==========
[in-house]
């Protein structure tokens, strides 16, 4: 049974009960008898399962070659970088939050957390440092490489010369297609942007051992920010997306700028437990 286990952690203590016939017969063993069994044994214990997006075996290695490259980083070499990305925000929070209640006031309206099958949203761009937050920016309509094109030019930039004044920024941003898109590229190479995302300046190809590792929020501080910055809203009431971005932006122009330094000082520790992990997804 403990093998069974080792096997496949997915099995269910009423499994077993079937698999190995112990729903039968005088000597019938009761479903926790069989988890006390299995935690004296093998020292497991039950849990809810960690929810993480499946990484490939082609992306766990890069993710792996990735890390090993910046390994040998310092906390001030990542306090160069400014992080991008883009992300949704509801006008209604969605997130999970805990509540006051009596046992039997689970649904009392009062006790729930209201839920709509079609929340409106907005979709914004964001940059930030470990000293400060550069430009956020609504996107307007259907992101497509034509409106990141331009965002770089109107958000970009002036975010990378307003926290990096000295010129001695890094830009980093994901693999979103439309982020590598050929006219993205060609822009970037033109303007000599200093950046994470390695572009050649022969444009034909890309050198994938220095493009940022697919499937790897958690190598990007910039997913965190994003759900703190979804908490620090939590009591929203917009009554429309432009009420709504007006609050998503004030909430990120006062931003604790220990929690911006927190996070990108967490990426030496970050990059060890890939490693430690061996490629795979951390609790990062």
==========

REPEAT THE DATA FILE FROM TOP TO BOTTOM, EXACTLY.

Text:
[in-house]
């Protein structure tokens, strides 16, 4: 049974009960008898399962070659970088939050957390440092490489010369297609942007051992920010997306700028437990 286990952690203590016939017969063993069994044994214990997006075996290695490259980083070499990305925000929070209640006031309206099958949203761009937050920016309509094109030019930039004044920024941003898109590229190479995302300046190809590792929020501080910055809203009431971005932006122009330094000082520790992990997804 403990093998069974080792096997496949997915099995269910009423499994077993079937698999190995112990729903039968005088000597019938009761479903926790069989988890006390299995935690004296093998020292497991039950849990809810960690929810993480499946990484490939082609992306766990890069993710792996990735890390090993910046390994040998310092906390001030990542306090160069400014992080991008883009992300949704509801006008209604969605997130999970805990509540006051009596046992039997689970649904009392009062006790729930209201839920709509079609929340409106907005979709914004964001940059930030470990000293400060550069430009956020609504996107307007259907992101497509034509409106990141331009965002770089109107958000970009002036975010990378307003926290990096000295010129001695890094830009980093994901693999979103439309982020590598050929006219993205060609822009970037033109303007000599200093950046994470390695572009050649022969444009034909890309050198994938220095493009940022697919499937790897958690190598990007910039997913965190994003759900703190979804908490620090939590009591929203917009009554429309432009009420709504007006609050998503004030909430990120006062931003604790220990929690911006927190996070990108967490990426030496970050990059060890890939490693430690061996490629795979951390609790990062």